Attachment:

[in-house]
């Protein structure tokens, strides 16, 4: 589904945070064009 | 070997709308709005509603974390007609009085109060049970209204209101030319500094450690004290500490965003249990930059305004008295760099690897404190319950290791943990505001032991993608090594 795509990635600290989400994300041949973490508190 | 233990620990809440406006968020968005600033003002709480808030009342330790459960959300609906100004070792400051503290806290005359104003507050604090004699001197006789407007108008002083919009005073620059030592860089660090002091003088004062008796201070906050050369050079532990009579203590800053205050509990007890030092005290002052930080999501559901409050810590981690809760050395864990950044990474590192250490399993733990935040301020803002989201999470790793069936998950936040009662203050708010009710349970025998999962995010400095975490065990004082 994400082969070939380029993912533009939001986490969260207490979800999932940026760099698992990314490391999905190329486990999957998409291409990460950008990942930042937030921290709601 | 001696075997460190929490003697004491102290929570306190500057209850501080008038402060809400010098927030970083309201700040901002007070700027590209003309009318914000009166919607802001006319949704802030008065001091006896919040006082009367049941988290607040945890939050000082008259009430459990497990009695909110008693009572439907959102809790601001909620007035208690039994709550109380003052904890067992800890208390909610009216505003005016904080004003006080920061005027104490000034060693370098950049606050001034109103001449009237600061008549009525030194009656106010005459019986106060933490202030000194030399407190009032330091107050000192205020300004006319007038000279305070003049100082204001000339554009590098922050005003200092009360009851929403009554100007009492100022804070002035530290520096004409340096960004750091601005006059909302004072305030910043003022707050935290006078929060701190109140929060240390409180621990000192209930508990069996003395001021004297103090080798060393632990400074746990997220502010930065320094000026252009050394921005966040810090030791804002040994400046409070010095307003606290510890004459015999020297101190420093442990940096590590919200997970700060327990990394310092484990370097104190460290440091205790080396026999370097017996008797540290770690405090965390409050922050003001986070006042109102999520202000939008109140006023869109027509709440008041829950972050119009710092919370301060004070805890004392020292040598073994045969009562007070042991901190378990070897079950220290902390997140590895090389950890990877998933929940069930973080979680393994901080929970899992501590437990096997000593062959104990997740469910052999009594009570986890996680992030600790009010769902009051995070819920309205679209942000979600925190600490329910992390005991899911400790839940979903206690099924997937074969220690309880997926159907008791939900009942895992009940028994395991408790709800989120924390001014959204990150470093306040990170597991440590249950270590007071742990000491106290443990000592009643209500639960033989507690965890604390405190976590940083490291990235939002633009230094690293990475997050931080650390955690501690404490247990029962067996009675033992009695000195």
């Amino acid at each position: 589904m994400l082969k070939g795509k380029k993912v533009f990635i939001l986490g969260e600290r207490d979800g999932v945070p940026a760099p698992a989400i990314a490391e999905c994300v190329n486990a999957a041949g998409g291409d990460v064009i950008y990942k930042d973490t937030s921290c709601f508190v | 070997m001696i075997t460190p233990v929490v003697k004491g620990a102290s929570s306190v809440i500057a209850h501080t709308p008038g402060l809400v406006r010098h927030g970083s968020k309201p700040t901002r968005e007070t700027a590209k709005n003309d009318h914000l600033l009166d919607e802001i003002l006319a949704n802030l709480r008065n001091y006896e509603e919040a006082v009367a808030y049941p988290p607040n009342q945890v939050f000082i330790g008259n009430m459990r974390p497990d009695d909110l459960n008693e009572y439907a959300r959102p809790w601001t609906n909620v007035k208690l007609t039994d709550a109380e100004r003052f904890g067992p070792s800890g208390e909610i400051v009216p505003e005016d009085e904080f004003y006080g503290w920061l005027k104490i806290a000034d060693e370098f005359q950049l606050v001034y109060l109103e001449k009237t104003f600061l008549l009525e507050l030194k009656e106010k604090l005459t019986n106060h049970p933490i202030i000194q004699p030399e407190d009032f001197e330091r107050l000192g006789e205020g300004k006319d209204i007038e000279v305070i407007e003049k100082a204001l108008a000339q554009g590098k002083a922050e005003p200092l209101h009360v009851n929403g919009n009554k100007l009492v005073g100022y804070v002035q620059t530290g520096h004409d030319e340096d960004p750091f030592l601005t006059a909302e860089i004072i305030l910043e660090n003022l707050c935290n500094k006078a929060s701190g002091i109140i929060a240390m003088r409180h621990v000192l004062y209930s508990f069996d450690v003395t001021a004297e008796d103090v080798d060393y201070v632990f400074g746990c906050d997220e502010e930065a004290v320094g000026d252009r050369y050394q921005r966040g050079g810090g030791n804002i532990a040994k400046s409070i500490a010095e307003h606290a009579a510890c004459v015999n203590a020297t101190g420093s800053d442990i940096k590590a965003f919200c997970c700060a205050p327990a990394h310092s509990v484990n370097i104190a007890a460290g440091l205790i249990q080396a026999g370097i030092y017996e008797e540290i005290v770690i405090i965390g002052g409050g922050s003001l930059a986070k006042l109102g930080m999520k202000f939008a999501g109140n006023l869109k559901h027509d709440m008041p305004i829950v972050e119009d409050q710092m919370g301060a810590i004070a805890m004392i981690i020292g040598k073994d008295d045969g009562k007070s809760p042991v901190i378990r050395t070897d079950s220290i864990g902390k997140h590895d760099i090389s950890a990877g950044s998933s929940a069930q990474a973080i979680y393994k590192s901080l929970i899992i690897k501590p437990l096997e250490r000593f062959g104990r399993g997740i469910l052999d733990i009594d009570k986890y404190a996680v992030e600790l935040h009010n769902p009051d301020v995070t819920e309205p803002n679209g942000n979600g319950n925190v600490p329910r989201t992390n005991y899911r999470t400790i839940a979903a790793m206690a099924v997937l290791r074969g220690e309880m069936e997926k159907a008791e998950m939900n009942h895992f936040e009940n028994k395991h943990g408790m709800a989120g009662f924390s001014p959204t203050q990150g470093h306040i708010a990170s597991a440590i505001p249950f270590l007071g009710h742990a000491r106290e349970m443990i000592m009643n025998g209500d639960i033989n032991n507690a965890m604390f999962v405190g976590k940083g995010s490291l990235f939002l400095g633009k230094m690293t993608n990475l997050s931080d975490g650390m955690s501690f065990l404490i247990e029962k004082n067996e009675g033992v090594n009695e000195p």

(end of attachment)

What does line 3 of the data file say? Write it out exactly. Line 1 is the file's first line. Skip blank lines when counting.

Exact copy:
């Amino acid at each position: 589904m994400l082969k070939g795509k380029k993912v533009f990635i939001l986490g969260e600290r207490d979800g999932v945070p940026a760099p698992a989400i990314a490391e999905c994300v190329n486990a999957a041949g998409g291409d990460v064009i950008y990942k930042d973490t937030s921290c709601f508190v | 070997m001696i075997t460190p233990v929490v003697k004491g620990a102290s929570s306190v809440i500057a209850h501080t709308p008038g402060l809400v406006r010098h927030g970083s968020k309201p700040t901002r968005e007070t700027a590209k709005n003309d009318h914000l600033l009166d919607e802001i003002l006319a949704n802030l709480r008065n001091y006896e509603e919040a006082v009367a808030y049941p988290p607040n009342q945890v939050f000082i330790g008259n009430m459990r974390p497990d009695d909110l459960n008693e009572y439907a959300r959102p809790w601001t609906n909620v007035k208690l007609t039994d709550a109380e100004r003052f904890g067992p070792s800890g208390e909610i400051v009216p505003e005016d009085e904080f004003y006080g503290w920061l005027k104490i806290a000034d060693e370098f005359q950049l606050v001034y109060l109103e001449k009237t104003f600061l008549l009525e507050l030194k009656e106010k604090l005459t019986n106060h049970p933490i202030i000194q004699p030399e407190d009032f001197e330091r107050l000192g006789e205020g300004k006319d209204i007038e000279v305070i407007e003049k100082a204001l108008a000339q554009g590098k002083a922050e005003p200092l209101h009360v009851n929403g919009n009554k100007l009492v005073g100022y804070v002035q620059t530290g520096h004409d030319e340096d960004p750091f030592l601005t006059a909302e860089i004072i305030l910043e660090n003022l707050c935290n500094k006078a929060s701190g002091i109140i929060a240390m003088r409180h621990v000192l004062y209930s508990f069996d450690v003395t001021a004297e008796d103090v080798d060393y201070v632990f400074g746990c906050d997220e502010e930065a004290v320094g000026d252009r050369y050394q921005r966040g050079g810090g030791n804002i532990a040994k400046s409070i500490a010095e307003h606290a009579a510890c004459v015999n203590a020297t101190g420093s800053d442990i940096k590590a965003f919200c997970c700060a205050p327990a990394h310092s509990v484990n370097i104190a007890a460290g440091l205790i249990q080396a026999g370097i030092y017996e008797e540290i005290v770690i405090i965390g002052g409050g922050s003001l930059a986070k006042l109102g930080m999520k202000f939008a999501g109140n006023l869109k559901h027509d709440m008041p305004i829950v972050e119009d409050q710092m919370g301060a810590i004070a805890m004392i981690i020292g040598k073994d008295d045969g009562k007070s809760p042991v901190i378990r050395t070897d079950s220290i864990g902390k997140h590895d760099i090389s950890a990877g950044s998933s929940a069930q990474a973080i979680y393994k590192s901080l929970i899992i690897k501590p437990l096997e250490r000593f062959g104990r399993g997740i469910l052999d733990i009594d009570k986890y404190a996680v992030e600790l935040h009010n769902p009051d301020v995070t819920e309205p803002n679209g942000n979600g319950n925190v600490p329910r989201t992390n005991y899911r999470t400790i839940a979903a790793m206690a099924v997937l290791r074969g220690e309880m069936e997926k159907a008791e998950m939900n009942h895992f936040e009940n028994k395991h943990g408790m709800a989120g009662f924390s001014p959204t203050q990150g470093h306040i708010a990170s597991a440590i505001p249950f270590l007071g009710h742990a000491r106290e349970m443990i000592m009643n025998g209500d639960i033989n032991n507690a965890m604390f999962v405190g976590k940083g995010s490291l990235f939002l400095g633009k230094m690293t993608n990475l997050s931080d975490g650390m955690s501690f065990l404490i247990e029962k004082n067996e009675g033992v090594n009695e000195p």